by Phillip Smith
California state Sen. Mark Leno (D-San Francisco) has introduced a bill that reduce the penalties for possession of controlled substance from a felony to a misdemeanor. The bill, Senate Bill 1506, would also eliminate felony penalties for hashish, removing from prosecutors the option of charges such offenses as felonies. Hash is currently a "wobbler," meaning it can be charged as either a felony or a misdemeanor.
The bill would apply not only to Schedule I drugs, such as heroin, LSD, and MDMA, but also Schedule II-V "narcotic" drugs, including prescription opioid pain relievers, such as Fentanyl and Oxycontin.
Under current California law, drug possession can garner a sentence of two or three years. The Leno bill would make possession a misdemeanor punishable by no more than a year in county jail.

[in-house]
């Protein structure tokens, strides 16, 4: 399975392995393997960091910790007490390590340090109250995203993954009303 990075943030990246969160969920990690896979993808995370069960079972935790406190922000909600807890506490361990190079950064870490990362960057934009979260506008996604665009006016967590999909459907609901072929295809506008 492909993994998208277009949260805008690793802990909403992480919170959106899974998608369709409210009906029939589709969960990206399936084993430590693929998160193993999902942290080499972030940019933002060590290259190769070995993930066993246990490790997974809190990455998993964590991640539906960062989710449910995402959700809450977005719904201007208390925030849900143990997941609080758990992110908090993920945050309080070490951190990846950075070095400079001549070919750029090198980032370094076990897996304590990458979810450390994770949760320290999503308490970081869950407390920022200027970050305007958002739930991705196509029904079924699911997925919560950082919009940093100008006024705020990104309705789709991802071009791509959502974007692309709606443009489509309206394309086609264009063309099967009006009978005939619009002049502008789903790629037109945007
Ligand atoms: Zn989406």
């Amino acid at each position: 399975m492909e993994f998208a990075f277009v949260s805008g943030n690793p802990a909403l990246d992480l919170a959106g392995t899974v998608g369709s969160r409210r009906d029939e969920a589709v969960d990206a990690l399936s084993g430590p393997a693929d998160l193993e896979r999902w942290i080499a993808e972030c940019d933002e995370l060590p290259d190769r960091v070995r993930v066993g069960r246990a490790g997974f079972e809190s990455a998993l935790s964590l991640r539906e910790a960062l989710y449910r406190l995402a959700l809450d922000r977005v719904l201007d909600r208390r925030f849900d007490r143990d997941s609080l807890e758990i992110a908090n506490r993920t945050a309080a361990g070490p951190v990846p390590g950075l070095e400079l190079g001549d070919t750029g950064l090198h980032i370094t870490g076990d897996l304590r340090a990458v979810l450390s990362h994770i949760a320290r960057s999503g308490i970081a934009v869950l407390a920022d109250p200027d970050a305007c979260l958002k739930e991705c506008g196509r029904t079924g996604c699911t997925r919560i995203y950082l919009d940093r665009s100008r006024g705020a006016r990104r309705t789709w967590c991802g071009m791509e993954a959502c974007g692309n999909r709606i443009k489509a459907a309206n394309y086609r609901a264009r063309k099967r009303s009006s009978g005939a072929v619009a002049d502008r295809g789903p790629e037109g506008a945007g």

Current law also requires a person who is convicted of a specified controlled substance offense to register with the law enforcement agency of a city, county, or city and county within 30 days of becoming a resident of that city, county, or city and county. The Leno bill would remove that requirement for those convicted of misdemeanor hashish possession.
While many people convicted of drug possession manage to avoid prison in California, thanks to probation or diversion to treatment, thousands of others do not. According to the California Department of Corrections and Rehabilitation's 2009 report on prisoners and parolees (the latest available), of the more than 28,000 drug offenders imprisoned in the state, more than 10,000 were doing time for drug possession alone, and 51 for hash.
The bill, which was introduced last Friday, has yet to be assigned to a committee.